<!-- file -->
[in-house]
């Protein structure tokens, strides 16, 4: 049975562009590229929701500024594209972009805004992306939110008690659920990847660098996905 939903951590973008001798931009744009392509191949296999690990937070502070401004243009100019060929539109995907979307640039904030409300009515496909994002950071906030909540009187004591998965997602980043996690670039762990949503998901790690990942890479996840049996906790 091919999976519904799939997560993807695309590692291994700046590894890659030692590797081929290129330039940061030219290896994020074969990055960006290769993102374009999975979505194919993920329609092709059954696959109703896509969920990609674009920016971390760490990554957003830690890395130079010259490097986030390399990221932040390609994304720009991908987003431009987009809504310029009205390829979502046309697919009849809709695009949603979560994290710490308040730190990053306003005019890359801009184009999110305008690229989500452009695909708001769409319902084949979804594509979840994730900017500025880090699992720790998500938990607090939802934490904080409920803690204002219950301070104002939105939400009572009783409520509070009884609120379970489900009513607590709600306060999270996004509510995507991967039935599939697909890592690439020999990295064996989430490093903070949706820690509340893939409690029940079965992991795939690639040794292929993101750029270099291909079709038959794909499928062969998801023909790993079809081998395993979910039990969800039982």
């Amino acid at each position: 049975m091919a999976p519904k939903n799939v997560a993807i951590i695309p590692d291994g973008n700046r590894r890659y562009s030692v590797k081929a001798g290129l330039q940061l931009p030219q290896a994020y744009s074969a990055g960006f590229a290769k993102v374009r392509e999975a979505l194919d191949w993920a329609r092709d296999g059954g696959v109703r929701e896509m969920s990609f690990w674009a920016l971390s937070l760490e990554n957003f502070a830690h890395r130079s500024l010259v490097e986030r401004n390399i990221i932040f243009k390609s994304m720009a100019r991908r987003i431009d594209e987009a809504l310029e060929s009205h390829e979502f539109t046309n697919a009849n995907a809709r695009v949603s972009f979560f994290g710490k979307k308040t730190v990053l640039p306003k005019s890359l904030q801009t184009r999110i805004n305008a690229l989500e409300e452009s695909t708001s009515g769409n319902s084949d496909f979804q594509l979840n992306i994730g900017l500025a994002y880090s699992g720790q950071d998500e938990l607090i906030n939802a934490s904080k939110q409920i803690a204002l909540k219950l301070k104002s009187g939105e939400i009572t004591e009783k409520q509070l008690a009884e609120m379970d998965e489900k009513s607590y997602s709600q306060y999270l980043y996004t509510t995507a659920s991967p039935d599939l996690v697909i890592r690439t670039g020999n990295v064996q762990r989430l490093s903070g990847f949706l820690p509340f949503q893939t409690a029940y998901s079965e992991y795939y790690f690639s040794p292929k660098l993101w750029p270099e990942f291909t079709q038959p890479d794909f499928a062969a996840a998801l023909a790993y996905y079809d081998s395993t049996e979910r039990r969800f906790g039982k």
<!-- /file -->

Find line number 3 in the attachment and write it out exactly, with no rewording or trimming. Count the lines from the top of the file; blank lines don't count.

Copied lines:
């Amino acid at each position: 049975m091919a999976p519904k939903n799939v997560a993807i951590i695309p590692d291994g973008n700046r590894r890659y562009s030692v590797k081929a001798g290129l330039q940061l931009p030219q290896a994020y744009s074969a990055g960006f590229a290769k993102v374009r392509e999975a979505l194919d191949w993920a329609r092709d296999g059954g696959v109703r929701e896509m969920s990609f690990w674009a920016l971390s937070l760490e990554n957003f502070a830690h890395r130079s500024l010259v490097e986030r401004n390399i990221i932040f243009k390609s994304m720009a100019r991908r987003i431009d594209e987009a809504l310029e060929s009205h390829e979502f539109t046309n697919a009849n995907a809709r695009v949603s972009f979560f994290g710490k979307k308040t730190v990053l640039p306003k005019s890359l904030q801009t184009r999110i805004n305008a690229l989500e409300e452009s695909t708001s009515g769409n319902s084949d496909f979804q594509l979840n992306i994730g900017l500025a994002y880090s699992g720790q950071d998500e938990l607090i906030n939802a934490s904080k939110q409920i803690a204002l909540k219950l301070k104002s009187g939105e939400i009572t004591e009783k409520q509070l008690a009884e609120m379970d998965e489900k009513s607590y997602s709600q306060y999270l980043y996004t509510t995507a659920s991967p039935d599939l996690v697909i890592r690439t670039g020999n990295v064996q762990r989430l490093s903070g990847f949706l820690p509340f949503q893939t409690a029940y998901s079965e992991y795939y790690f690639s040794p292929k660098l993101w750029p270099e990942f291909t079709q038959p890479d794909f499928a062969a996840a998801l023909a790993y996905y079809d081998s395993t049996e979910r039990r969800f906790g039982k």